However, it warned that the "wholesale changes in the organisation and funding of applied crop research" over the past few years and the lengthy time frames in which new science was developed were likely to have an impact on this innovation pipeline over the next decade.
The study highlighted how companies involved in strawberry production had responded to strong market signals to provide dramatic increases in production over a greatly extended season.
The science behind these changes encompassed engineering, chemistry, entomology, plant pathology, crop nutrition and genetics.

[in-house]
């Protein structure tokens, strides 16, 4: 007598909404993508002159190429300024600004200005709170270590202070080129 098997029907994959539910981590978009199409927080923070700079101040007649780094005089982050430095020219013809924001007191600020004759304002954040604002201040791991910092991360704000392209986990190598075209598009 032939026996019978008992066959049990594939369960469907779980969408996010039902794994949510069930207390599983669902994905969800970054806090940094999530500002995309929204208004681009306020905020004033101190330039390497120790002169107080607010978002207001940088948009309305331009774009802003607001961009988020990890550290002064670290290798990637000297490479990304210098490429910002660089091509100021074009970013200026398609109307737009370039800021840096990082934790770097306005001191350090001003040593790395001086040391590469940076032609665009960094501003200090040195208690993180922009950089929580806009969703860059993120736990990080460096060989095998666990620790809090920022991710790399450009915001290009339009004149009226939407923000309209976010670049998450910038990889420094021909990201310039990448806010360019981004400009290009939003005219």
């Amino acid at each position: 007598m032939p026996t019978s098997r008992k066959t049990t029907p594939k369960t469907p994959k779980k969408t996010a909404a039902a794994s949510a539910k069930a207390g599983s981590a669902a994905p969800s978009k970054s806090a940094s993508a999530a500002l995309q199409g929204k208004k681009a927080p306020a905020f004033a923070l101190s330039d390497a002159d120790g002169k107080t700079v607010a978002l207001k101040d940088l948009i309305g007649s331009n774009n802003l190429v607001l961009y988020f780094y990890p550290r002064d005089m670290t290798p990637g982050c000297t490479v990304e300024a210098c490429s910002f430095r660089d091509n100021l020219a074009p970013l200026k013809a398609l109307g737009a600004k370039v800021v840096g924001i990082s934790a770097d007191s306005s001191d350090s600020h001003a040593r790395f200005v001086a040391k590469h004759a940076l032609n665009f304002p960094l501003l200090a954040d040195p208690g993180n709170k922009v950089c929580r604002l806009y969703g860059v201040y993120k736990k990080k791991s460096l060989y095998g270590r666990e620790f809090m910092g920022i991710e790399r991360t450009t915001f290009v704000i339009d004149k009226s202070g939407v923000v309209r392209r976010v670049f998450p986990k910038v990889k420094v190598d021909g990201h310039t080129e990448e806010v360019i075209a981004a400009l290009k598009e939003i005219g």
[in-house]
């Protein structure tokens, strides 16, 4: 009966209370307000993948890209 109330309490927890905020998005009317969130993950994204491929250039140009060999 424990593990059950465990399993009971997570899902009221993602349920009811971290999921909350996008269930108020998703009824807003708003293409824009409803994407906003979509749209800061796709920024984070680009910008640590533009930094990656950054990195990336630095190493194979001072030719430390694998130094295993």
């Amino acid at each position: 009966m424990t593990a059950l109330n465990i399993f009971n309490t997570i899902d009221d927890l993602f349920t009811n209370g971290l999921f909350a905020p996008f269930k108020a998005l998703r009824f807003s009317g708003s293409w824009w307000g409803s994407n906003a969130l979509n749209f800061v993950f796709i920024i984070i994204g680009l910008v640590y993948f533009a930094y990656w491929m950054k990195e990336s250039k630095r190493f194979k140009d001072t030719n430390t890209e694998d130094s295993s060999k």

The report noted that: "Tracking the science as it moves into practice shows the pivotal role of the relationships and expertise residing both in industry and public sector research."
The study has been presented to the Food Research Partnership, which is looking at translating research into practice.
NHF chair Andrew Colquhoun said: "The industry has a track record of taking up new science and the cross-Government programme on research underpinning food security should ensure that horticulture has a high priority."